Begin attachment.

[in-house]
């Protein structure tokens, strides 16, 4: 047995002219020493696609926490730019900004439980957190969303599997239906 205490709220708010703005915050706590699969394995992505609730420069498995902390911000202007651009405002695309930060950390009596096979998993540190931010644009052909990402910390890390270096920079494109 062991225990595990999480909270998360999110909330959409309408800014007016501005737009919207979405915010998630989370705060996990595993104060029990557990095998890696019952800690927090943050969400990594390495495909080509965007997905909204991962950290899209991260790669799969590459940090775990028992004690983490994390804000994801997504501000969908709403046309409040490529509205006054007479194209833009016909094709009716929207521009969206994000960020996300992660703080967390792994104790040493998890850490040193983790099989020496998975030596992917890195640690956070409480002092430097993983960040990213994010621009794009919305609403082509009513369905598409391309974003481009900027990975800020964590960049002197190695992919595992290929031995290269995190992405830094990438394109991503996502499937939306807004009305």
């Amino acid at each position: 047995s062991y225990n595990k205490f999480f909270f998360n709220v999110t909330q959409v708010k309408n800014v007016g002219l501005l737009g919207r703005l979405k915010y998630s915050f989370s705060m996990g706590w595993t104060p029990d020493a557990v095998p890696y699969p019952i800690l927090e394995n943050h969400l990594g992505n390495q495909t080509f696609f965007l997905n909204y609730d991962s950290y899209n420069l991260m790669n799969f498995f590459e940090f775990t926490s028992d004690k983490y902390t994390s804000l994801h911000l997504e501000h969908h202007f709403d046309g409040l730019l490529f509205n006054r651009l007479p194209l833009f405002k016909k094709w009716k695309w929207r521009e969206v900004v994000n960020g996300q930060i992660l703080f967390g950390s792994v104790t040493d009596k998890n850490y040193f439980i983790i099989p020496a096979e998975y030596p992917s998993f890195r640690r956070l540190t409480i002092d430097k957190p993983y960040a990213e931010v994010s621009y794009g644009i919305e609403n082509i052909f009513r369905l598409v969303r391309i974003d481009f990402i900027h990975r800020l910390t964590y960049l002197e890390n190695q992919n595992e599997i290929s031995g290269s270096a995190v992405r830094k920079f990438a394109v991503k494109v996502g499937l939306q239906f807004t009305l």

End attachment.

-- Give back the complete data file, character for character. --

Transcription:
[in-house]
């Protein structure tokens, strides 16, 4: 047995002219020493696609926490730019900004439980957190969303599997239906 205490709220708010703005915050706590699969394995992505609730420069498995902390911000202007651009405002695309930060950390009596096979998993540190931010644009052909990402910390890390270096920079494109 062991225990595990999480909270998360999110909330959409309408800014007016501005737009919207979405915010998630989370705060996990595993104060029990557990095998890696019952800690927090943050969400990594390495495909080509965007997905909204991962950290899209991260790669799969590459940090775990028992004690983490994390804000994801997504501000969908709403046309409040490529509205006054007479194209833009016909094709009716929207521009969206994000960020996300992660703080967390792994104790040493998890850490040193983790099989020496998975030596992917890195640690956070409480002092430097993983960040990213994010621009794009919305609403082509009513369905598409391309974003481009900027990975800020964590960049002197190695992919595992290929031995290269995190992405830094990438394109991503996502499937939306807004009305």
């Amino acid at each position: 047995s062991y225990n595990k205490f999480f909270f998360n709220v999110t909330q959409v708010k309408n800014v007016g002219l501005l737009g919207r703005l979405k915010y998630s915050f989370s705060m996990g706590w595993t104060p029990d020493a557990v095998p890696y699969p019952i800690l927090e394995n943050h969400l990594g992505n390495q495909t080509f696609f965007l997905n909204y609730d991962s950290y899209n420069l991260m790669n799969f498995f590459e940090f775990t926490s028992d004690k983490y902390t994390s804000l994801h911000l997504e501000h969908h202007f709403d046309g409040l730019l490529f509205n006054r651009l007479p194209l833009f405002k016909k094709w009716k695309w929207r521009e969206v900004v994000n960020g996300q930060i992660l703080f967390g950390s792994v104790t040493d009596k998890n850490y040193f439980i983790i099989p020496a096979e998975y030596p992917s998993f890195r640690r956070l540190t409480i002092d430097k957190p993983y960040a990213e931010v994010s621009y794009g644009i919305e609403n082509i052909f009513r369905l598409v969303r391309i974003d481009f990402i900027h990975r800020l910390t964590y960049l002197e890390n190695q992919n595992e599997i290929s031995g290269s270096a995190v992405r830094k920079f990438a394109v991503k494109v996502g499937l939306q239906f807004t009305l």